Wednesday, August 29, 2012

Teddy Bear Ice Cream Puffs

I have always wanted to make pate a choux, but sometimes I lack the impetus on my own. It seemed so complicated and, well, French, which is an obvious indication of fussiness. And if there's one thing that cramps my style, it's fussy, fiddly food.

But, boy was I wrong! Pate a choux was actually super simple, and required nothing fancy that I didn't already have hanging around the house. My first try was, admittedly, a flop, but it didn't take long to get the hang of it.

And who better to guide me through the process than Madame Julia Child? (Call it my small tribute to her 100th birthday on August 15th!) My brother and his wife gave me a beautiful copy of Mastering the Art of French Cooking for Christmas a couple years back, and I always enjoy cooking from it. Every step is detailed with great care, making it practically impossible to fail. Thank you, Julia!

Kat of The Bobwhites was our August 2012 Daring Baker hostess who inspired us to have fun in creating pate a choux shapes, filled with crème patisserie or Chantilly cream. We were encouraged to create swans or any shape we wanted and to go crazy with filling flavors allowing our creativity to go wild!

My mind certainly did start racing with ideas, but I kept coming back to teddy bears.

Maybe it's because my baby boy has recently discovered a fondness for his teddy bear, which melts my heart every time, or maybe I just liked the idea of keeping it simple, but I had to make them teddy bears. All I would have to do is add two little ears to an ordinary cream puff.

I know for sure now that I should have used a larger tip, but they turned out pretty cute regardless.

Well, most of them turned out pretty cute regardless...

And, cute or not, they were delicious. And, really, so very easy to make.
If you're intimidated, take a cue from Julia Child and be fearless! Give these a try, and I promise you'll impress yourself.

Pate a Choux (Cream Puffs) a la Julia Child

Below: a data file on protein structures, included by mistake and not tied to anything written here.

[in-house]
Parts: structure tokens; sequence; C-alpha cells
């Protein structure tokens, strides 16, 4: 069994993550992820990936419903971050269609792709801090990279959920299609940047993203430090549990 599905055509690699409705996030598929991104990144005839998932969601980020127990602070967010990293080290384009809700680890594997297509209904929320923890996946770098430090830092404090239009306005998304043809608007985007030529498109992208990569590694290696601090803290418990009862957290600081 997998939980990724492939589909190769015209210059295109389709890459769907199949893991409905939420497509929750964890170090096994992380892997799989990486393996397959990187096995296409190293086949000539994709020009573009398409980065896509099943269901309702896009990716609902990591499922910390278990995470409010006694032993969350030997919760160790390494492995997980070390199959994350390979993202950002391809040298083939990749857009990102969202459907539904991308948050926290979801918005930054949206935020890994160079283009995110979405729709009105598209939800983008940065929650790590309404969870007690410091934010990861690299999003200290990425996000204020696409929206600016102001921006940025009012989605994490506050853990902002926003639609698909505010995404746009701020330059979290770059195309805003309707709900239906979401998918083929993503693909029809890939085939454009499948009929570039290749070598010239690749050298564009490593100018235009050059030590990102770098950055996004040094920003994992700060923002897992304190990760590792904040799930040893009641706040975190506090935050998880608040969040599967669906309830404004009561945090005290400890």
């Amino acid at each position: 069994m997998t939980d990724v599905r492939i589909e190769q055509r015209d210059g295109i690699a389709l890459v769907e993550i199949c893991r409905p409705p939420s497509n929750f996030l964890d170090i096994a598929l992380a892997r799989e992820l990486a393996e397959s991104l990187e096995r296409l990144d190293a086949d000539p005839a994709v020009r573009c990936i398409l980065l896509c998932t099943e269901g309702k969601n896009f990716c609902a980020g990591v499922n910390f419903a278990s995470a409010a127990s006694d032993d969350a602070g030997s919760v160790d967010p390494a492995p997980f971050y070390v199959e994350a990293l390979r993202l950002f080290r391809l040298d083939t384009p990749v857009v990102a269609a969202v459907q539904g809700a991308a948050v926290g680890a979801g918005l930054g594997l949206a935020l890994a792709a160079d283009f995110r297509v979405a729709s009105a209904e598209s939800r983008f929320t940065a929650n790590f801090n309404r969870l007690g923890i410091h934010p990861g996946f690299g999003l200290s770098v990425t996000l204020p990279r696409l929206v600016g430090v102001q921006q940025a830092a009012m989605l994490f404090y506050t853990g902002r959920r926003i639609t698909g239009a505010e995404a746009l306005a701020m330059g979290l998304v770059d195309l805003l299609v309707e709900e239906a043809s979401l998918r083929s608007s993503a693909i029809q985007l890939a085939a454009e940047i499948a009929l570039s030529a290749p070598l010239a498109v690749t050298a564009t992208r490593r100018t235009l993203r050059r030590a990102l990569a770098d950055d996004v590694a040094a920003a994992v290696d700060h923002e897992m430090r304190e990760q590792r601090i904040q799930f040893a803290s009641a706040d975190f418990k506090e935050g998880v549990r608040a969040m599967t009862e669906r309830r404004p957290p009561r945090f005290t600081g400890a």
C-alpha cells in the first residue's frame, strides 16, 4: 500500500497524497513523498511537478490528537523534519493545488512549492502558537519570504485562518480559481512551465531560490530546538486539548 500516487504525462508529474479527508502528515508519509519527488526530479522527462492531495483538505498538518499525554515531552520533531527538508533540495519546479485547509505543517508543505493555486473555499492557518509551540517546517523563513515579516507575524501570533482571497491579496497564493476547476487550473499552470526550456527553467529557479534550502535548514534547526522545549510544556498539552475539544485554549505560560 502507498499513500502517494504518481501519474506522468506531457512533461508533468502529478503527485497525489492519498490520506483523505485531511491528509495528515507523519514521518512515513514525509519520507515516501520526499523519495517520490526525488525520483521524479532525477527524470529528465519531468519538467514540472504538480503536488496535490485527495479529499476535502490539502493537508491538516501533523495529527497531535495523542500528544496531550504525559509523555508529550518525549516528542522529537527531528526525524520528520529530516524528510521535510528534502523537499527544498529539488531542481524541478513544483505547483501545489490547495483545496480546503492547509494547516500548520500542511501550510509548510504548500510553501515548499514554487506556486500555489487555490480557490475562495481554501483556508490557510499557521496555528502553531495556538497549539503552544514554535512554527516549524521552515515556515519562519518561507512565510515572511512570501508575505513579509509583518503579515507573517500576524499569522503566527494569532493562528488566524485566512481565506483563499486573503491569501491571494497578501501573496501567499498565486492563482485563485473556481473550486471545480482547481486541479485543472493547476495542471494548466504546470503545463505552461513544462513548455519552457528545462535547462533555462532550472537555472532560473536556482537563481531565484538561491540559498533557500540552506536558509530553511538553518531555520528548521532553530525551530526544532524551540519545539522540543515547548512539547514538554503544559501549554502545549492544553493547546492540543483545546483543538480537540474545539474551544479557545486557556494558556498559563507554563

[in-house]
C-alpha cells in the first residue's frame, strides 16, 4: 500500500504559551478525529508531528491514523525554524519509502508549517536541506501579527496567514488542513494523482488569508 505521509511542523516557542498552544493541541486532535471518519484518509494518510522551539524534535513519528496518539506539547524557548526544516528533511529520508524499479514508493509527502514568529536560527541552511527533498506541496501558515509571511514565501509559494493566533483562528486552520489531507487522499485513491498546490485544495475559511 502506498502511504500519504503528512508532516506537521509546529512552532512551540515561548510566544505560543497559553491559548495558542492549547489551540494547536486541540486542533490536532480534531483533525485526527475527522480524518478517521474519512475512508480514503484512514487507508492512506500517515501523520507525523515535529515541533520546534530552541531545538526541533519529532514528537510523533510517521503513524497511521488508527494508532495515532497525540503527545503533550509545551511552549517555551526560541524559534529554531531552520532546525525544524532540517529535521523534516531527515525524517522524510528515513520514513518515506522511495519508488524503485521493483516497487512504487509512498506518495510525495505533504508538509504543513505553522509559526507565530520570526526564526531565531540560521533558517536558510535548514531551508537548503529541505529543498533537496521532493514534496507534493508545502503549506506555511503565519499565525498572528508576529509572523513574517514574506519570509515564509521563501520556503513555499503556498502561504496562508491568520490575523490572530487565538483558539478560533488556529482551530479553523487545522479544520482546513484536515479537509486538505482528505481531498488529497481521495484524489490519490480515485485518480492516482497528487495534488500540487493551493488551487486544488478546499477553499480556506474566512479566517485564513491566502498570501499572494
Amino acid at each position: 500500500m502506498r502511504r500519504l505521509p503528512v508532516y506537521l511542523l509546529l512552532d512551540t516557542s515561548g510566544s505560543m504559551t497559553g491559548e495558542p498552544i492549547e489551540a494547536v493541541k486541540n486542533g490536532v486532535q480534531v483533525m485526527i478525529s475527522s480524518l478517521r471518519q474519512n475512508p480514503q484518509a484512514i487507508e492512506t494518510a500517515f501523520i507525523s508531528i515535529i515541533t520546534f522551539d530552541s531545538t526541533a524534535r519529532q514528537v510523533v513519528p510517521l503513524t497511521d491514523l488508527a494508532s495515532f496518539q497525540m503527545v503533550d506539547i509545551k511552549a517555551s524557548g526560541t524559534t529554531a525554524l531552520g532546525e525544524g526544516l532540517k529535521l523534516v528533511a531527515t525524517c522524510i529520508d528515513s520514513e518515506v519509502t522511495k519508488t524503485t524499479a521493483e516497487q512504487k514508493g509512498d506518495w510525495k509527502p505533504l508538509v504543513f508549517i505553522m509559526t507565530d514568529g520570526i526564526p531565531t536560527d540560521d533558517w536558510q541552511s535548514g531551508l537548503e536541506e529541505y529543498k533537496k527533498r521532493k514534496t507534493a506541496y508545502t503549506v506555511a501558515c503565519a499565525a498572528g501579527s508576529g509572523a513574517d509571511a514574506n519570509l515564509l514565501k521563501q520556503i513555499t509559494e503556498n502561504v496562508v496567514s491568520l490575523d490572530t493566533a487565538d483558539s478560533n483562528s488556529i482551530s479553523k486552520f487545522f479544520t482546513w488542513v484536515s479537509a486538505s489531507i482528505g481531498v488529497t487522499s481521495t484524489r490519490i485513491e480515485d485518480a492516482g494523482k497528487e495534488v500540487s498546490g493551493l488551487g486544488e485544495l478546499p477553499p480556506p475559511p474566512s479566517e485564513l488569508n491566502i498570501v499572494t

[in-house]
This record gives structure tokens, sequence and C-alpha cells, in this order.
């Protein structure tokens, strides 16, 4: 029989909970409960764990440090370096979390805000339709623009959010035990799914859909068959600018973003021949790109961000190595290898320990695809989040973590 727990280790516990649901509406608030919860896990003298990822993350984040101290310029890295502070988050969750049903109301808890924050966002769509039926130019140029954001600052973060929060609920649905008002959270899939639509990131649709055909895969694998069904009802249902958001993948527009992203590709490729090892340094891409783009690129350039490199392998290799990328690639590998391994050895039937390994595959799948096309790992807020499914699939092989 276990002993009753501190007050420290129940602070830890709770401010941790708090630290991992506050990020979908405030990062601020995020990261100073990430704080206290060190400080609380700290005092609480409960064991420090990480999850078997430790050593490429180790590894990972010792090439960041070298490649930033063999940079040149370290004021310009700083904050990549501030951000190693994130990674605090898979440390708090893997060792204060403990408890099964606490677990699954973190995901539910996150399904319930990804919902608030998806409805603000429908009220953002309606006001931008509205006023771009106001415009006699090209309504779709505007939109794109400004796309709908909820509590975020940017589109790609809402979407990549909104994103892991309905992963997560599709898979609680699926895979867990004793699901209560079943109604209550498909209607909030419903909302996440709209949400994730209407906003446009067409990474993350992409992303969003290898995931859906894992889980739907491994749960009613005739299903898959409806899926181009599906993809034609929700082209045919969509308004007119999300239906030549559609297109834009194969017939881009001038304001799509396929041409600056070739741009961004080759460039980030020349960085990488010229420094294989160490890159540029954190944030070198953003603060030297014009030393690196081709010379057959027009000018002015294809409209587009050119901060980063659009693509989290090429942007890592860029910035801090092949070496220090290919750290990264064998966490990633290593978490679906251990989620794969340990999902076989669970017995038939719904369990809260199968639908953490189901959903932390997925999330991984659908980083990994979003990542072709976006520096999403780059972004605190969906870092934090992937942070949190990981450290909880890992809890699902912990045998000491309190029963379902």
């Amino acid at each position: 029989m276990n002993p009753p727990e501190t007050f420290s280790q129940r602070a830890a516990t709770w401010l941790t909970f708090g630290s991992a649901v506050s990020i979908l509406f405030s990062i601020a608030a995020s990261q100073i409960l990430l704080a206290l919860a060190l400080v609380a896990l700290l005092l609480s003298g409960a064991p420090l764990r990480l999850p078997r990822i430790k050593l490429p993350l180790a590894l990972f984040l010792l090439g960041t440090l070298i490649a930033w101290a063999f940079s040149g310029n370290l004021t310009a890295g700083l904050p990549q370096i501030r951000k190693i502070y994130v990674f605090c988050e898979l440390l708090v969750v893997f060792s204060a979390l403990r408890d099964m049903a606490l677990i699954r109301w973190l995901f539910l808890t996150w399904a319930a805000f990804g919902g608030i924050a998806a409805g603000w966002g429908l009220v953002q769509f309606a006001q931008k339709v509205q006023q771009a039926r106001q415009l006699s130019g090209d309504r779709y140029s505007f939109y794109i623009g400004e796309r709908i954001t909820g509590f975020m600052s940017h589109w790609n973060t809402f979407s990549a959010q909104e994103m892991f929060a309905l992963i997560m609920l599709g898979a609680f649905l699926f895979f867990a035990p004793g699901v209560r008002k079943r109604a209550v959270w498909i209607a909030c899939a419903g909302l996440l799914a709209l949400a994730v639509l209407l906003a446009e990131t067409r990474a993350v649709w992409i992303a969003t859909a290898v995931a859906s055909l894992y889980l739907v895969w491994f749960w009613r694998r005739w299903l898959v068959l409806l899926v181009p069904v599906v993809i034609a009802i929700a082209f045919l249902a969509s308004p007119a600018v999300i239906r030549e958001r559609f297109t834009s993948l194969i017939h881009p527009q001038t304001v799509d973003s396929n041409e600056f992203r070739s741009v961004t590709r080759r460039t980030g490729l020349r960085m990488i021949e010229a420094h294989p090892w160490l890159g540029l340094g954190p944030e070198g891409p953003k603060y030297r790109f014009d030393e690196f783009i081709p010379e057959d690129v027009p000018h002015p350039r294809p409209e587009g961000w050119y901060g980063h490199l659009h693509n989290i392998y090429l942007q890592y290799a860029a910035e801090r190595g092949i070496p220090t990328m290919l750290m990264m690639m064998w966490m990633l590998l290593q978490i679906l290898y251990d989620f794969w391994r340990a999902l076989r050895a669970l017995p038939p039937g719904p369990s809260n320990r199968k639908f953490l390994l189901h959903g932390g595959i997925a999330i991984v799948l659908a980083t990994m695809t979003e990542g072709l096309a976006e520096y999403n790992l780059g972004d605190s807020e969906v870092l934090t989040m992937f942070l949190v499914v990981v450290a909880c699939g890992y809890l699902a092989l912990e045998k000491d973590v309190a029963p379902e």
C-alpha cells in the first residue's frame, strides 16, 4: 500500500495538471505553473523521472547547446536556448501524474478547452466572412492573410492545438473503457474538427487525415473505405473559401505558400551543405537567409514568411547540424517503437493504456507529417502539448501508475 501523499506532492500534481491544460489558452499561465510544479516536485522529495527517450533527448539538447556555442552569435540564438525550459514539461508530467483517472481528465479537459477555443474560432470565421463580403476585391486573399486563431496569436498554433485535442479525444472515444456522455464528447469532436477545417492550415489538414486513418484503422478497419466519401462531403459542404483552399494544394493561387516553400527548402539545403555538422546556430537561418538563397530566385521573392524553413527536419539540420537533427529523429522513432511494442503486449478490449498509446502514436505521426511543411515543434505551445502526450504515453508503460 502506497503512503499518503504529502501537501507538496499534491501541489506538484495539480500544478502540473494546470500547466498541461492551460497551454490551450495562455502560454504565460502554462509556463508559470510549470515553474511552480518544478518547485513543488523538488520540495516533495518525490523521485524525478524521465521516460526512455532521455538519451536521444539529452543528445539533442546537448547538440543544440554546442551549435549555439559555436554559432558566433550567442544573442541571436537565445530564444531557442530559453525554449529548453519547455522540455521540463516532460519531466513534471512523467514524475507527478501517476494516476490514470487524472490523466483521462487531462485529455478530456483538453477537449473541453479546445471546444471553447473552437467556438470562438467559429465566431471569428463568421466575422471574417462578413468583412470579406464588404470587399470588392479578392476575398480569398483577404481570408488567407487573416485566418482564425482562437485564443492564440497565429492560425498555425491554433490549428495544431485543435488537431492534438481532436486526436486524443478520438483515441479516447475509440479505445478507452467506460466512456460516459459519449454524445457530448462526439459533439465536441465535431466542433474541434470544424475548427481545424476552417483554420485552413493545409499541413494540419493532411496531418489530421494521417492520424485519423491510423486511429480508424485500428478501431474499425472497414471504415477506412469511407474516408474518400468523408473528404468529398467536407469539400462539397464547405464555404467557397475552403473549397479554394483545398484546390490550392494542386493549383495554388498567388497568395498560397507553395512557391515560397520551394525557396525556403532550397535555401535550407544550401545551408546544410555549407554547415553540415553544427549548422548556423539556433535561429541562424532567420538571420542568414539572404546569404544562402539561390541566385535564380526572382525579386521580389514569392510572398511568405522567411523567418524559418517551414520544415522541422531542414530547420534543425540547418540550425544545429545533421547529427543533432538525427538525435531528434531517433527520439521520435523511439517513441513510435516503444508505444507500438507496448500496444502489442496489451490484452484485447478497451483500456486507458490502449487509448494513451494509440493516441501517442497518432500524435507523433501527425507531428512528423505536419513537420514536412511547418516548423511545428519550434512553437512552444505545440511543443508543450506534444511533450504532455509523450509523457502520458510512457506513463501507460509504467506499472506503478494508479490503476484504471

1 c. water
6 Tbsp. butter, cut into cubes
pinch salt
1 tsp. sugar
a grating of nutmeg (scant 1/8 tsp.), optional
1/8 tsp. pepper
3/4 c. flour
4 eggs, at room temperature

Combine water, butter, sugar, salt, pepper, and nutmeg in a 1 1/2 qt. saucepan and bring to a boil, boiling until butter is melted. Remove from heat, and immediately pour in all of the flour. Beat vigorously with a wooden spoon or spatula for several seconds to fully incorporate the flour, the return to stove over medium-high heat for 1-2 minutes, until mixture leaves the sides of the pot and forms a mass around your spoon.
Remove from heat again, and make a well in the center of the dough with your spoon. Break an egg into the center of the well. I found it best to blow on the dough to cool it off for a second, then break my egg into a small bowl before pouring quickly into the pot. (My first attempt was spoiled by cracking my first egg into the hot dough, resulting in scrambled eggs, even following Julia's directions.) Beat into the paste for several seconds to incorporate, continue in like fashion adding eggs one at a time and beating between each one. The third and fourth eggs will take more time to beat in, but never fear, they will get absorbed. Beat for another moment more to make sure everything is well blended.
Let the dough cool just a bit before scooping into a piping bag. Pipe mounds about 2 inches wide onto a parchment-lined baking sheet. If you want to get cute, dot the top with a couple of extra mounds for ears. Wet fingers with a little water, and dab down any points that are sticking up. Wash with an egg wash, if desired, being sure not to drip egg down onto the baking sheet, which will prevent the puffs from rising.
Bake in a 425º oven for about 20 minutes, or until doubled in size and golden. They should be firm and crusty to the touch. Remove them from the oven and pierce them in the side with a sharp paring knife. Set back in the turned-off oven for 10 minutes, leaving the door ajar. Cool the puffs on a wire rack.

Once cooled, split the puffs in half, scoop out the middle, if you like, and fill each with whipped cream, or, as I did, ice cream. (We like this recipe for chocolate ice cream.)

1 comment :

  1. What a fun recipe! I won't be baking it myself, (because I don't bake anymore), but I sure enjoyed your yummy looking pictures and commentary. What a fun idea! mj


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